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METAL ON METAL HIP IMPLANT PATIENTS NEED TO KNOW THIS!

A Dallas, Texas jury last week unanimously found that a subsidiary of Johnson & Johnson, the baby powder people, sold defectively designed metal on metal hip implants that significantly harmed five people. The jury awarded more than $400 million in punitive and compensatory damages against Johnson & Johnson and its subsidiary after a ten-week trial. I watched almost every day of that trial, and I came away with a good understanding of how bad these particular medical products are and how much harm they can cause. I also know that far too many people are unaware of the silent harm that these products can cause. This is because the manufacturers, the government, and far too many doctors don’t publicize when bad products, like metal on metal hip implants, are unleashed on the public.

Today’s blog is my humble effort to send a message to the hundreds of thousands of Americans who received one or more “metal on metal” hip implants in the past ten years or so. This message is intended primarily for those folks who do not have a lawyer, or who have not been back to their hip implant surgeon for a year or so. You should be getting this important from your doctor, but I know that many doctors simply don’t keep their patients updated when the products they put in them are recalled from the market. This information also should come from the manufacturers of the implants, but many of them claim that “privacy rules” prevent direct communication with patients. Some of this information actually comes from the Federal government, but it is not well-publicized, is hard to find, and even harder to understand.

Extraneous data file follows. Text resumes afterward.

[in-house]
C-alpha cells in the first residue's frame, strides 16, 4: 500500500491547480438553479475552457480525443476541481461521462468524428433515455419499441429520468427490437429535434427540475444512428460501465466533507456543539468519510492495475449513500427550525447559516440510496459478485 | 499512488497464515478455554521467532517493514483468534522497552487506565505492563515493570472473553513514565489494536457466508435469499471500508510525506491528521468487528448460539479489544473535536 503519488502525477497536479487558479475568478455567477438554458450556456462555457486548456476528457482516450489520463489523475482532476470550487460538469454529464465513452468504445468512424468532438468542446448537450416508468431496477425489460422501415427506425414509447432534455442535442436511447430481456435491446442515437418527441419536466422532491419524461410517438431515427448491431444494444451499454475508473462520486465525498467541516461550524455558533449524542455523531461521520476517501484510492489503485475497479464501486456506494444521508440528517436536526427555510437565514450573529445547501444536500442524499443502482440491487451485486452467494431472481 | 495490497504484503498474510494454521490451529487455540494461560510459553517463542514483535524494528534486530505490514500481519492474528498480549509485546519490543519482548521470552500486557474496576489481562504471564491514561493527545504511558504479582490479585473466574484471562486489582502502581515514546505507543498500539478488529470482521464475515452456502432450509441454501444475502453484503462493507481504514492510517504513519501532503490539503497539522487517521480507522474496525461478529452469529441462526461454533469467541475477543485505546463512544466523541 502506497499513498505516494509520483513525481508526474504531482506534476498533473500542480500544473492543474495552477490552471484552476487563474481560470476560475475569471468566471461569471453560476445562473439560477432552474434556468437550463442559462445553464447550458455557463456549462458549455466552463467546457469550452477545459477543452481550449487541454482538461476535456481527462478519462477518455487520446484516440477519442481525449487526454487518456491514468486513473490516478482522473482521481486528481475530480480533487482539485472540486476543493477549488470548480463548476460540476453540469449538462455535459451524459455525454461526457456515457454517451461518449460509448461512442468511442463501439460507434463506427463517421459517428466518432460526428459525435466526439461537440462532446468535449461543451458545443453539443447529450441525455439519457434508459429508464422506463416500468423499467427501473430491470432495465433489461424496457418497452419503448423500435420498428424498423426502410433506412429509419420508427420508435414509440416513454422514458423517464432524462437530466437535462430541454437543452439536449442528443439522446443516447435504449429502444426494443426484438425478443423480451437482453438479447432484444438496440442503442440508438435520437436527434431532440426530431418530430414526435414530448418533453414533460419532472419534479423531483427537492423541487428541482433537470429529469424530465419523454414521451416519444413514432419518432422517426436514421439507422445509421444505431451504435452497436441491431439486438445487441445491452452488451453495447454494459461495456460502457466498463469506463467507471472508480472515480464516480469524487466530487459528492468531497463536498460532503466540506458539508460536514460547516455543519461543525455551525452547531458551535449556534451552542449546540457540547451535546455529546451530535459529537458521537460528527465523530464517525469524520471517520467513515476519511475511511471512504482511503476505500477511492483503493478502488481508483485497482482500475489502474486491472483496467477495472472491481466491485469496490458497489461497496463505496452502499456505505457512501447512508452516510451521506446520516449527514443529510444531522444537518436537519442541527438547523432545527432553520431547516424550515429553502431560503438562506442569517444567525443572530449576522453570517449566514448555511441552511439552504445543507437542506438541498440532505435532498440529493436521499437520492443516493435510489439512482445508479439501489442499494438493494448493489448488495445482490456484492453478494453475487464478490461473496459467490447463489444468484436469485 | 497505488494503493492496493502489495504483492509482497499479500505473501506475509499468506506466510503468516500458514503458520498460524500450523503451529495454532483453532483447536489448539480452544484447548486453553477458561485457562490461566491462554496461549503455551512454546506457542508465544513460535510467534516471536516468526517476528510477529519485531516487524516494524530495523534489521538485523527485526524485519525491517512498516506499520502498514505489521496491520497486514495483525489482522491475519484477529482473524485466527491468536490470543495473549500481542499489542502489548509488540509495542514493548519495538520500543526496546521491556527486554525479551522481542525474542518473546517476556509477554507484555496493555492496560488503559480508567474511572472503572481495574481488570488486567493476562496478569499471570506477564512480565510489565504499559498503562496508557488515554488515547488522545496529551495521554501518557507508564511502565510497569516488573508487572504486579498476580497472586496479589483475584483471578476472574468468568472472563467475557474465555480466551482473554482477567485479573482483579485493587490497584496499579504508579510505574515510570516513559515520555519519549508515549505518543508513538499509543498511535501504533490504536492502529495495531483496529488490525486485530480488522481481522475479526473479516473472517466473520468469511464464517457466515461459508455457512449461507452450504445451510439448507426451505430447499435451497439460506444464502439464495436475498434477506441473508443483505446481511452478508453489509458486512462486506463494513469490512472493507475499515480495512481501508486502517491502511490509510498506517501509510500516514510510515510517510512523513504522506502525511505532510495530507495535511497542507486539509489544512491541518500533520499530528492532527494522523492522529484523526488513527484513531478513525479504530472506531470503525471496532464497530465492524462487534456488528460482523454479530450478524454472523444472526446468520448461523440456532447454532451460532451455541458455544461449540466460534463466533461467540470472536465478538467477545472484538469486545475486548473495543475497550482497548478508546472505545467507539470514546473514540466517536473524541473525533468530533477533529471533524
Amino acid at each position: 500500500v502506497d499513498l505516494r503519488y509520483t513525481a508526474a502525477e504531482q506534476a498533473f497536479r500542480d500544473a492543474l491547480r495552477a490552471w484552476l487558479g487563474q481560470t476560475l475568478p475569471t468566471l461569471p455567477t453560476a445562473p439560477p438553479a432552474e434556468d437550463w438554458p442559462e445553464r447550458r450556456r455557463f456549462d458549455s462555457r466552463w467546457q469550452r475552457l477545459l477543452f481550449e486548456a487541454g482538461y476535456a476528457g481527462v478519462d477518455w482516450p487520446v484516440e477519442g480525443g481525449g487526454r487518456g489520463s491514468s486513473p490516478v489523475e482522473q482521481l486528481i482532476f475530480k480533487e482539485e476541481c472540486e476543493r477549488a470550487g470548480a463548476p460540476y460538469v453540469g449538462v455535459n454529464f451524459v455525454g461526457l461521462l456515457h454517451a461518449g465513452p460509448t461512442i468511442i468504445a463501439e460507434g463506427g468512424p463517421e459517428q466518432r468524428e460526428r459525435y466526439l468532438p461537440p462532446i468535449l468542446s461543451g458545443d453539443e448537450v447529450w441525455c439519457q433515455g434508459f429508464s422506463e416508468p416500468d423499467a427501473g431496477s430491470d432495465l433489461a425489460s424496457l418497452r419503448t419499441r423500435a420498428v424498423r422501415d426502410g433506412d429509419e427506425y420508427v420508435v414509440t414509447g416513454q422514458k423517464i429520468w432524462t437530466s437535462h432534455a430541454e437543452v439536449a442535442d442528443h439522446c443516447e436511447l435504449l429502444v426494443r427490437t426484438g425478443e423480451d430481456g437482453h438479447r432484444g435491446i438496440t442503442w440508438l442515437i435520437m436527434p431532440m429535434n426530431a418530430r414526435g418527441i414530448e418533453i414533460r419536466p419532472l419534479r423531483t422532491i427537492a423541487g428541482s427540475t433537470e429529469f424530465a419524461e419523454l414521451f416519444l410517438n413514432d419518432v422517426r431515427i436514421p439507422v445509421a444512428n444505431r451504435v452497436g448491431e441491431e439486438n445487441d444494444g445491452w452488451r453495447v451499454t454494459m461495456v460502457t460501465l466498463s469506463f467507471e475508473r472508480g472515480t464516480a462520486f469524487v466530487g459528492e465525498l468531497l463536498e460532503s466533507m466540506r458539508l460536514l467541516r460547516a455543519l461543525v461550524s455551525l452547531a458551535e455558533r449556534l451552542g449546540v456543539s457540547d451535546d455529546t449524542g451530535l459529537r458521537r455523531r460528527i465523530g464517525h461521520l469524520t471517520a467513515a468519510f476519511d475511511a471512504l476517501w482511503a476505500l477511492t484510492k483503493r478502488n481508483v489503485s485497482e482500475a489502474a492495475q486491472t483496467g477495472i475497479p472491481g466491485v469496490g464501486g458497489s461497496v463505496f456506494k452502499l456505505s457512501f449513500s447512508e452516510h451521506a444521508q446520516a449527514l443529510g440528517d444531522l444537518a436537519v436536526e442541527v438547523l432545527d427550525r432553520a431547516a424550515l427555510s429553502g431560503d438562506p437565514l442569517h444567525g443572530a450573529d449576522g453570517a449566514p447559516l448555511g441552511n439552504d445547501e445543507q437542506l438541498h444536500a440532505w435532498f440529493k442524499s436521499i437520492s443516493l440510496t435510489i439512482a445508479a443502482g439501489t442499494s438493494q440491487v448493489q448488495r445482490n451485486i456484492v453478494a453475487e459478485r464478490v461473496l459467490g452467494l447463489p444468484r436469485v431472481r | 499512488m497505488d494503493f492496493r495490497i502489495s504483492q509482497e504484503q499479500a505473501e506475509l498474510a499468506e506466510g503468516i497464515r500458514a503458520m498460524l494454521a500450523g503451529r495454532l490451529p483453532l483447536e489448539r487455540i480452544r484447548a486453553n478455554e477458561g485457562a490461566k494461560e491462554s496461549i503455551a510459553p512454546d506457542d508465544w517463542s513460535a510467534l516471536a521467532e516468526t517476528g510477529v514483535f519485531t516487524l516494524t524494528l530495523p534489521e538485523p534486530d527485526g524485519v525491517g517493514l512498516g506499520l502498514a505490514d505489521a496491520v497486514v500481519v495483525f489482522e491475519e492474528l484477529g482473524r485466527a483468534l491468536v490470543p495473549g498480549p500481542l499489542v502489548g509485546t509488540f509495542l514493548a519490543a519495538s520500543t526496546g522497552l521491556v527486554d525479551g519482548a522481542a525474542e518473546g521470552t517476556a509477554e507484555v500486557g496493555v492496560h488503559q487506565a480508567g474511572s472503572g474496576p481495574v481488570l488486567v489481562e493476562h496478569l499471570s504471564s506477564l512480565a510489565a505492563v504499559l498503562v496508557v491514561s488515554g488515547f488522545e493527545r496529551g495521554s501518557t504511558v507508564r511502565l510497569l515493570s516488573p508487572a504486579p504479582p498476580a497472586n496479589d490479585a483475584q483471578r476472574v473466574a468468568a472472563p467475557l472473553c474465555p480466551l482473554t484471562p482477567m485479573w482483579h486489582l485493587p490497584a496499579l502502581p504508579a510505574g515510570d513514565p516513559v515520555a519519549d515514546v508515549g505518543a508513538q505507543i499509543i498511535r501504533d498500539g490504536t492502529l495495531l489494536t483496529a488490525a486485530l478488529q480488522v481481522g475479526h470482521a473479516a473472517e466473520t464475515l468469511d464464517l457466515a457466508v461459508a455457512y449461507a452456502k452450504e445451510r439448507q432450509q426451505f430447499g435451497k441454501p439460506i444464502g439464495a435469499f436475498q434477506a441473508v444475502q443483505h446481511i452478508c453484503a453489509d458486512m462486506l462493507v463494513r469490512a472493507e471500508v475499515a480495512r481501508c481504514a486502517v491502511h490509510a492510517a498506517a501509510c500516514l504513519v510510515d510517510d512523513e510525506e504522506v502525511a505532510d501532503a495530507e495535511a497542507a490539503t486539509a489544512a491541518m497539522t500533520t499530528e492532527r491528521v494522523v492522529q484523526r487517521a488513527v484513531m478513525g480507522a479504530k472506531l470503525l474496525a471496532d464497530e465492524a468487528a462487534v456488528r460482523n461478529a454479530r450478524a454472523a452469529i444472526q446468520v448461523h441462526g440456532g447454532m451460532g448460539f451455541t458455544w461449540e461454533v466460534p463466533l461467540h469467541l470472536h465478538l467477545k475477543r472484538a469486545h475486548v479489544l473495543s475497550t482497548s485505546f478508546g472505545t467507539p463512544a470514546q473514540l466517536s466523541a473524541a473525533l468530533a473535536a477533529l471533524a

I know from experience that many patients with metal on metal implants simply do not understand the risk they took and the problems they might encounter in the future. I also know that the government, the companies, and probably even your doctors are not reaching out to you to provide this message. So I’ll do it for them.

 

  • Bad Products.

My last blog explained that any metal on metal hip implants placed in your body a few years ago have probably already been removed from the U.S. market or will be very soon. Check out: “Metal Hip Implant Makers Stop Selling Products Rather than Prove they are Safe” (March 8, 2016). The Food and Drug Administration has given the metal hip implant companies a May 18, 2016 deadline to either prove their implants are safe or stop selling them altogether. This nationwide phenomenon should be grabbing headlines everywhere, but few people even seem to realize it is happening.

 

  • A Silent Injury.

It is important to understand that you might be having serious medical problems related to your metal on metal hip implants without even knowing it. You cannot assume you are doing fine just because you are not hurting or experiencing significant difficulties with your hip implant. Your implant could be shedding metal debris in your body and causing significant, permanent injuries without you even knowing it.